The Second Circuit has echoed the Court's caution regarding the classification of certain business practices as per se violations of section 1. Capital Imaging Assocs., P.C., v. Mohawk Valley Medical Associates, Inc., 996 F.2d 537, 542 (2d Cir. 1993) ("[c]onduct considered illegal per se is invoked only in a limited class of cases, where a defendant's actions are so plainly harmful to competition and so obviously lacking in any redeeming pro-competitive values that they are conclusively presumed illegal without further examination") (internal quotation and citation omitted).

In particular, the Court of Appeals has rejected the application of the per se rule to exclusive health provider networks. For example, in Capital Imaging, which involved an antitrust lawsuit brought by a private radiology practice against an HMO and the physicians' association with which it had contracted to create an exclusive provider network, the Second Circuit commented that characterizing the application of the per se rule to such networks as "futile given . . . the Supreme Court's caution about extension of the per se doctrine into new areas" and "the procompetive virtues" of the networks. Capital Imaging, 996 F.2d at 545.

Moreover, other courts within the Second Circuit have made similar decisions regarding exclusive provider agreements between an HMO and medical service providers. See Orthopedics Studio, Inc. v. Health Insurance Plan of Greater New York, No. 95-4338, 1996 WL 84503 (S.D.N.Y. Feb.9, 1996). As with the Capital Imaging case, the facts in Orthopedics Studio are analogous to the present action. The plaintiff in Orthopedics Studio was a corporation that produced and sold prosthetic devices. It argued that an HMO's decision to enter into exclusive agreements with two other producers of prosthetic devices constituted an illegal per se group boycott. The district court disagreed and held that the exclusive arrangement with two of plaintiff's competitors was not illegal per se, but instead subject to the rule of reason. Id. at *3.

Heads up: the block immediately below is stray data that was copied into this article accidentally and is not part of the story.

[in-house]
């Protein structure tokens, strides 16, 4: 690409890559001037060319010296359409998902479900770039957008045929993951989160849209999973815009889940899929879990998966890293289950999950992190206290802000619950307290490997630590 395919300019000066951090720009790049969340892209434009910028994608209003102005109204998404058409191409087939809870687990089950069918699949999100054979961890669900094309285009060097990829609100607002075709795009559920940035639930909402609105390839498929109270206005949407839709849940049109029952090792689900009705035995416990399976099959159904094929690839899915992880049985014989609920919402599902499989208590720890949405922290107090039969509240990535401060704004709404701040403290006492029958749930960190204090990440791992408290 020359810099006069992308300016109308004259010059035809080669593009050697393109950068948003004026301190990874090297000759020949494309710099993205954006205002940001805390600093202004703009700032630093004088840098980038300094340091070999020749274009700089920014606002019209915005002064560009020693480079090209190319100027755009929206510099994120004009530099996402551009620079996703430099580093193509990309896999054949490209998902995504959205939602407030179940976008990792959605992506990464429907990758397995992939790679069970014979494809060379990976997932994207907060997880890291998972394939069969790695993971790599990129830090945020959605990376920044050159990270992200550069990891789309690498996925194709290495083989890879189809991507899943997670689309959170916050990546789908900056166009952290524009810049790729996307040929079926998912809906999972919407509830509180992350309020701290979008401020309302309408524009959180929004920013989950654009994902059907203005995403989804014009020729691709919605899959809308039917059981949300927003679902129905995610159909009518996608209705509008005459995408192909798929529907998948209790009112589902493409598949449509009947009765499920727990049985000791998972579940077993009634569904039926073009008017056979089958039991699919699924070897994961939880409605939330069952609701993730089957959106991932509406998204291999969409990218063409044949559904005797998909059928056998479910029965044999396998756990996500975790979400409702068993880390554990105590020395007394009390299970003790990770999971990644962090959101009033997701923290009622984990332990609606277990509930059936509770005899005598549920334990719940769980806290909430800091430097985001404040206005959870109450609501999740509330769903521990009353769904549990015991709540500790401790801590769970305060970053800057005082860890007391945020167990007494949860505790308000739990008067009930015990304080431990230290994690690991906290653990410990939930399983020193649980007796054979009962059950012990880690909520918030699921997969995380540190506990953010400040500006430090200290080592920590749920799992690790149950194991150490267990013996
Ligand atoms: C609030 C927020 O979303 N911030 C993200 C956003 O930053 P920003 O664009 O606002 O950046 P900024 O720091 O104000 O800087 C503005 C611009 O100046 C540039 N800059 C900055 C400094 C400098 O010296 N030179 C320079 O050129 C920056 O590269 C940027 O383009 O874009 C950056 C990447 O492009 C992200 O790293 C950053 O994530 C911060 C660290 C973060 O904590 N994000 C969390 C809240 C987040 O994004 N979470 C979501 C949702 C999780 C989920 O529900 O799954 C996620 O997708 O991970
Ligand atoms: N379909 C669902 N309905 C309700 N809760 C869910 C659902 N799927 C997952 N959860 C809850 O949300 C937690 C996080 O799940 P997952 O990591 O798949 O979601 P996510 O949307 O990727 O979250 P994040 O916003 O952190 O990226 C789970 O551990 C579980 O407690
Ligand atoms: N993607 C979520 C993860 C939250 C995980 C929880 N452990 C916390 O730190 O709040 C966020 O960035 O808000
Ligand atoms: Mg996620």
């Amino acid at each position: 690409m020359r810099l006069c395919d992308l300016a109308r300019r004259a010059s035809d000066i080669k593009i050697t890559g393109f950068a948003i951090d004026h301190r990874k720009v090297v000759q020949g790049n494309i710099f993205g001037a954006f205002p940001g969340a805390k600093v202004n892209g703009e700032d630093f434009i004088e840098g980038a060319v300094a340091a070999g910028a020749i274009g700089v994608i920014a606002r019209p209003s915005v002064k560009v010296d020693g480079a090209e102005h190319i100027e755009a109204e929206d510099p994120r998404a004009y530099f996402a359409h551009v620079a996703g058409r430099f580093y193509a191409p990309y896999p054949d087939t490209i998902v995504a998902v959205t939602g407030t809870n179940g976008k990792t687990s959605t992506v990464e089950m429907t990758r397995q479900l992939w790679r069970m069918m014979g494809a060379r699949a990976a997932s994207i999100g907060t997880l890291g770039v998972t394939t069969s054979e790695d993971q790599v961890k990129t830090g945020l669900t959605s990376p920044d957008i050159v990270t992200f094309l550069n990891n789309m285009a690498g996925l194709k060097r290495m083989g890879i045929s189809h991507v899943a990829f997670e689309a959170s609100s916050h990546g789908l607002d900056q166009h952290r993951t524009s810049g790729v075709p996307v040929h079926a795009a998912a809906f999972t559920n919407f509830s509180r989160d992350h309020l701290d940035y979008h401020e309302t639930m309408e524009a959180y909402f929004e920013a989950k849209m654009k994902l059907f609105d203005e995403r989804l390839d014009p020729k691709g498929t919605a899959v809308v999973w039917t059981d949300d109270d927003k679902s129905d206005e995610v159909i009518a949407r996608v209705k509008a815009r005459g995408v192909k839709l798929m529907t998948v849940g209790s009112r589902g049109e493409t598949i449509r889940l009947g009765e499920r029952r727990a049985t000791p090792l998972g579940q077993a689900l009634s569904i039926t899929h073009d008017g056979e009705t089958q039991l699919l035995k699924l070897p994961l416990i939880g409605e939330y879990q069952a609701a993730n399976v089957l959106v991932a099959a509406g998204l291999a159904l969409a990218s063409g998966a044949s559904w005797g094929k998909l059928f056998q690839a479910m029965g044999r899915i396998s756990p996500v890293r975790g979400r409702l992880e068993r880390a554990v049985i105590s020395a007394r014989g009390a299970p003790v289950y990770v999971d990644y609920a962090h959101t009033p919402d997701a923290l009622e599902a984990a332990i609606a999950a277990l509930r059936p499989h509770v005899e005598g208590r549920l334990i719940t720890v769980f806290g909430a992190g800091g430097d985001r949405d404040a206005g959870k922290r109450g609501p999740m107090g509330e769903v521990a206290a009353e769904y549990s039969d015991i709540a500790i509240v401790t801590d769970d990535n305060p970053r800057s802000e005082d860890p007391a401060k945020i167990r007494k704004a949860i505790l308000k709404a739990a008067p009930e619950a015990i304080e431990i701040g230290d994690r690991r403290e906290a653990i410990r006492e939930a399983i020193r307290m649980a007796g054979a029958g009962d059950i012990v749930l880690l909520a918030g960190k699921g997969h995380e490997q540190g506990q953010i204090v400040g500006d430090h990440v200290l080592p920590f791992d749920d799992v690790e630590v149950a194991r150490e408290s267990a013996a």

Based on the above, exclusive provider networks such as the one at issue in the present case cannot be considered a per se violation under section 1 of the Sherman Act. Thus, plaintiff's per se antitrust claim is dismissed.

2. Rule of Reason Analysis

The threshold requirement to an antitrust claim brought under the rule of reason is whether the plaintiff has properly alleged an antitrust injury. Atlantic Richfield Co. v. USA Petroleum Co., 495 U.S. 328, 334, 110 S.Ct. 1884, 109 L.Ed.2d 333 (1990). The Second Circuit clearly held in Capital Imaging Assoc., P.C. v. Mohawk Valley Med. Assoc., 996 F.2d 537, 543 (2d Cir. 1993), and subsequent cases, that the antitrust injury requirement obligates a plaintiff to demonstrate, as a threshold matter, "`that the challenged action has had an actual adverse effect on competition as a whole in the relevant market; to prove it has been harmed as an individual competitor will not suffice.'" See also Balaklaw v. Lovell, 14 F.3d 793, 797 (2d Cir. 1994); George Haug Co., Inc. v. Rolls Royce Motor Cars, Inc., 148 F.3d 136, 139 (2d Cir. 1998).